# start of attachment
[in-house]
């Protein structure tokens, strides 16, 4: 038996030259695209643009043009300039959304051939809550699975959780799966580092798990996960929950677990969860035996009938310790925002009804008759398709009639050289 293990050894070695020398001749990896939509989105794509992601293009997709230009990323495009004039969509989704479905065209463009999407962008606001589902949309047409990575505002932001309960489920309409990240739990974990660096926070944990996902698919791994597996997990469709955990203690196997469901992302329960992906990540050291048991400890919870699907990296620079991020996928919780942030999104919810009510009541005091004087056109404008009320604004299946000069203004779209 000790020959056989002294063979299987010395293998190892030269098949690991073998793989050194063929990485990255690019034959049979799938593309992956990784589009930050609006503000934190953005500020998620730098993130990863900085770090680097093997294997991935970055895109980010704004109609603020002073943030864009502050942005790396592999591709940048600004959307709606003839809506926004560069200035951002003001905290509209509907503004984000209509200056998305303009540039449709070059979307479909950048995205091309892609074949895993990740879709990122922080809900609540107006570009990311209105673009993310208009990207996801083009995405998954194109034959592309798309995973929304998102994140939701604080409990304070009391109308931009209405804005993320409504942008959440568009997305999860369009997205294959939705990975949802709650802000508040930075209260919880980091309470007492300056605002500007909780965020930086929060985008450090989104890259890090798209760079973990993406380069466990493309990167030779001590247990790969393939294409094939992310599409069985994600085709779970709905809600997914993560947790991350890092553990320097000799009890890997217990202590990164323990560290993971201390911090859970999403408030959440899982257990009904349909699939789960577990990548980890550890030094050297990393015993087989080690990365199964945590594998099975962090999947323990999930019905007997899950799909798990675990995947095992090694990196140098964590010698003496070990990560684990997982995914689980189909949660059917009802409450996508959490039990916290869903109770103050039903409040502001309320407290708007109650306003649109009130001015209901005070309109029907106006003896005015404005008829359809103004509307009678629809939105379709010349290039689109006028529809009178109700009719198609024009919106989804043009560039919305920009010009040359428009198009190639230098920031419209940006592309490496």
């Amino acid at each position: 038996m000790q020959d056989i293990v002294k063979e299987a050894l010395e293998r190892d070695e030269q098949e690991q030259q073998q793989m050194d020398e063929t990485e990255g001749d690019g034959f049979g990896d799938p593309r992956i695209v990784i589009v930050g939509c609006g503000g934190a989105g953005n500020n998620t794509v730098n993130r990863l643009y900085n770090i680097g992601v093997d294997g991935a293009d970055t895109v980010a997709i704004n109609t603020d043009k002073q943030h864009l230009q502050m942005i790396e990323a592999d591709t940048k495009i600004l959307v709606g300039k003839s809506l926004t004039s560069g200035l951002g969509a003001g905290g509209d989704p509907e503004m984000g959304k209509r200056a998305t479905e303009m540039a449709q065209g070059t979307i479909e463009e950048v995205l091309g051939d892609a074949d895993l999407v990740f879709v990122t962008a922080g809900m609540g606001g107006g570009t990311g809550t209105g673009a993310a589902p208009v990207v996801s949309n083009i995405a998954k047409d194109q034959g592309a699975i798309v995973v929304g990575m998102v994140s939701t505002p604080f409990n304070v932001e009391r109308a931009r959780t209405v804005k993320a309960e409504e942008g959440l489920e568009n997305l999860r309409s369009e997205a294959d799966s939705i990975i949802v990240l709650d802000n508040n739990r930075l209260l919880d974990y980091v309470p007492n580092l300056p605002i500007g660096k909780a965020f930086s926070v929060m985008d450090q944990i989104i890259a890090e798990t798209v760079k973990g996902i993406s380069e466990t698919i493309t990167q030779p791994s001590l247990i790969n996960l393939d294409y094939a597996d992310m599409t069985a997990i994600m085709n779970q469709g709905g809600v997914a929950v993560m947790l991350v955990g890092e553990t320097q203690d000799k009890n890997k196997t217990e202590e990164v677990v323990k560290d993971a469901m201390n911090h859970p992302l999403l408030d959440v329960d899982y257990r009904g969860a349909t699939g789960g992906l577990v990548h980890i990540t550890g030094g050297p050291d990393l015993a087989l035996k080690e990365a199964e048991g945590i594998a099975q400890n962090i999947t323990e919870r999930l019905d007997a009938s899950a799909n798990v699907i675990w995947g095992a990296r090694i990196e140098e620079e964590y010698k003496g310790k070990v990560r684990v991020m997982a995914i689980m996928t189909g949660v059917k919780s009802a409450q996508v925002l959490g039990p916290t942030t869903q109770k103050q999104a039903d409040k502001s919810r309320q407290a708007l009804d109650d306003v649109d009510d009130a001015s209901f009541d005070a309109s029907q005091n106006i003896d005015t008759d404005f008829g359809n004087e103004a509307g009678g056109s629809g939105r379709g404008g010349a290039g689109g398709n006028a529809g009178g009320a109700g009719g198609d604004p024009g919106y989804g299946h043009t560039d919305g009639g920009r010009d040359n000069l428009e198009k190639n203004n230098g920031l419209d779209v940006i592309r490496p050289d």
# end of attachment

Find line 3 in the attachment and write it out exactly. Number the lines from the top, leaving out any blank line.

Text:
């Amino acid at each position: 038996m000790q020959d056989i293990v002294k063979e299987a050894l010395e293998r190892d070695e030269q098949e690991q030259q073998q793989m050194d020398e063929t990485e990255g001749d690019g034959f049979g990896d799938p593309r992956i695209v990784i589009v930050g939509c609006g503000g934190a989105g953005n500020n998620t794509v730098n993130r990863l643009y900085n770090i680097g992601v093997d294997g991935a293009d970055t895109v980010a997709i704004n109609t603020d043009k002073q943030h864009l230009q502050m942005i790396e990323a592999d591709t940048k495009i600004l959307v709606g300039k003839s809506l926004t004039s560069g200035l951002g969509a003001g905290g509209d989704p509907e503004m984000g959304k209509r200056a998305t479905e303009m540039a449709q065209g070059t979307i479909e463009e950048v995205l091309g051939d892609a074949d895993l999407v990740f879709v990122t962008a922080g809900m609540g606001g107006g570009t990311g809550t209105g673009a993310a589902p208009v990207v996801s949309n083009i995405a998954k047409d194109q034959g592309a699975i798309v995973v929304g990575m998102v994140s939701t505002p604080f409990n304070v932001e009391r109308a931009r959780t209405v804005k993320a309960e409504e942008g959440l489920e568009n997305l999860r309409s369009e997205a294959d799966s939705i990975i949802v990240l709650d802000n508040n739990r930075l209260l919880d974990y980091v309470p007492n580092l300056p605002i500007g660096k909780a965020f930086s926070v929060m985008d450090q944990i989104i890259a890090e798990t798209v760079k973990g996902i993406s380069e466990t698919i493309t990167q030779p791994s001590l247990i790969n996960l393939d294409y094939a597996d992310m599409t069985a997990i994600m085709n779970q469709g709905g809600v997914a929950v993560m947790l991350v955990g890092e553990t320097q203690d000799k009890n890997k196997t217990e202590e990164v677990v323990k560290d993971a469901m201390n911090h859970p992302l999403l408030d959440v329960d899982y257990r009904g969860a349909t699939g789960g992906l577990v990548h980890i990540t550890g030094g050297p050291d990393l015993a087989l035996k080690e990365a199964e048991g945590i594998a099975q400890n962090i999947t323990e919870r999930l019905d007997a009938s899950a799909n798990v699907i675990w995947g095992a990296r090694i990196e140098e620079e964590y010698k003496g310790k070990v990560r684990v991020m997982a995914i689980m996928t189909g949660v059917k919780s009802a409450q996508v925002l959490g039990p916290t942030t869903q109770k103050q999104a039903d409040k502001s919810r309320q407290a708007l009804d109650d306003v649109d009510d009130a001015s209901f009541d005070a309109s029907q005091n106006i003896d005015t008759d404005f008829g359809n004087e103004a509307g009678g056109s629809g939105r379709g404008g010349a290039g689109g398709n006028a529809g009178g009320a109700g009719g198609d604004p024009g919106y989804g299946h043009t560039d919305g009639g920009r010009d040359n000069l428009e198009k190639n203004n230098g920031l419209d779209v940006i592309r490496p050289d």